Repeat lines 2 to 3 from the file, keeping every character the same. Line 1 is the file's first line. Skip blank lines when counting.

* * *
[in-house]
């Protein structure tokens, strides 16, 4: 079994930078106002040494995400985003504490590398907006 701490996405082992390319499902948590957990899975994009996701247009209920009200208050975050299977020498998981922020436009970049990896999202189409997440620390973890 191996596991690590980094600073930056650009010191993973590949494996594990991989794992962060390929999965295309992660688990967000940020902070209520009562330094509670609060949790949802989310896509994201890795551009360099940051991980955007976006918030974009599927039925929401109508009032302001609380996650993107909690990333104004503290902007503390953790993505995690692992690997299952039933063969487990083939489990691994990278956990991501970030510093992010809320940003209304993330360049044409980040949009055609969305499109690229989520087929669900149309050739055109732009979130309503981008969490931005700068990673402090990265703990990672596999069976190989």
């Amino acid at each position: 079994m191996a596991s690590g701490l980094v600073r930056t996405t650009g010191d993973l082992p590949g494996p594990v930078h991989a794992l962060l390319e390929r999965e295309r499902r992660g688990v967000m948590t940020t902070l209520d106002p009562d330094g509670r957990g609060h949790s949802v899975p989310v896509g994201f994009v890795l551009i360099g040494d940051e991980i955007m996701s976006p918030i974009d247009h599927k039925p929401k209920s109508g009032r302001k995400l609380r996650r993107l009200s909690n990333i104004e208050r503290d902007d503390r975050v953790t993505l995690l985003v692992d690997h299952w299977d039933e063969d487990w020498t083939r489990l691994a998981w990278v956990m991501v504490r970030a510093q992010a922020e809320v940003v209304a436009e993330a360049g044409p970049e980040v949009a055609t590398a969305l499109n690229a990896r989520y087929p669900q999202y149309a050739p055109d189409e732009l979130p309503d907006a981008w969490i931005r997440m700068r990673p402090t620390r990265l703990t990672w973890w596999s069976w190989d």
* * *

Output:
């Protein structure tokens, strides 16, 4: 079994930078106002040494995400985003504490590398907006 701490996405082992390319499902948590957990899975994009996701247009209920009200208050975050299977020498998981922020436009970049990896999202189409997440620390973890 191996596991690590980094600073930056650009010191993973590949494996594990991989794992962060390929999965295309992660688990967000940020902070209520009562330094509670609060949790949802989310896509994201890795551009360099940051991980955007976006918030974009599927039925929401109508009032302001609380996650993107909690990333104004503290902007503390953790993505995690692992690997299952039933063969487990083939489990691994990278956990991501970030510093992010809320940003209304993330360049044409980040949009055609969305499109690229989520087929669900149309050739055109732009979130309503981008969490931005700068990673402090990265703990990672596999069976190989």
């Amino acid at each position: 079994m191996a596991s690590g701490l980094v600073r930056t996405t650009g010191d993973l082992p590949g494996p594990v930078h991989a794992l962060l390319e390929r999965e295309r499902r992660g688990v967000m948590t940020t902070l209520d106002p009562d330094g509670r957990g609060h949790s949802v899975p989310v896509g994201f994009v890795l551009i360099g040494d940051e991980i955007m996701s976006p918030i974009d247009h599927k039925p929401k209920s109508g009032r302001k995400l609380r996650r993107l009200s909690n990333i104004e208050r503290d902007d503390r975050v953790t993505l995690l985003v692992d690997h299952w299977d039933e063969d487990w020498t083939r489990l691994a998981w990278v956990m991501v504490r970030a510093q992010a922020e809320v940003v209304a436009e993330a360049g044409p970049e980040v949009a055609t590398a969305l499109n690229a990896r989520y087929p669900q999202y149309a050739p055109d189409e732009l979130p309503d907006a981008w969490i931005r997440m700068r990673p402090t620390r990265l703990t990672w973890w596999s069976w190989d």